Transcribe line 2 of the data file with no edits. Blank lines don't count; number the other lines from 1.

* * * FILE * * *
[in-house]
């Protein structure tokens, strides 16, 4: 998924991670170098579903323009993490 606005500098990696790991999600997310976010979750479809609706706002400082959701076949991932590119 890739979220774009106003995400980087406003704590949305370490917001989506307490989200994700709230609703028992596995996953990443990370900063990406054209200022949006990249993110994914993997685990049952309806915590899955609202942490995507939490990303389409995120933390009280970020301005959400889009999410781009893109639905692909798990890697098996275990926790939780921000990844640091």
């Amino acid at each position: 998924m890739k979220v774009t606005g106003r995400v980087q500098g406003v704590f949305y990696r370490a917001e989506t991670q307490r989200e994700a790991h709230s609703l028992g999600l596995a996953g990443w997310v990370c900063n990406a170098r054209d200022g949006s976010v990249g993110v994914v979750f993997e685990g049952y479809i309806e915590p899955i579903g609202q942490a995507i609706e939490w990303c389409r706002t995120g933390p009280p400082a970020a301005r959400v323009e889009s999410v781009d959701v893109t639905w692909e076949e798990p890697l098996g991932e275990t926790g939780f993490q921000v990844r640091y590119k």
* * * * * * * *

């Protein structure tokens, strides 16, 4: 998924991670170098579903323009993490 606005500098990696790991999600997310976010979750479809609706706002400082959701076949991932590119 890739979220774009106003995400980087406003704590949305370490917001989506307490989200994700709230609703028992596995996953990443990370900063990406054209200022949006990249993110994914993997685990049952309806915590899955609202942490995507939490990303389409995120933390009280970020301005959400889009999410781009893109639905692909798990890697098996275990926790939780921000990844640091």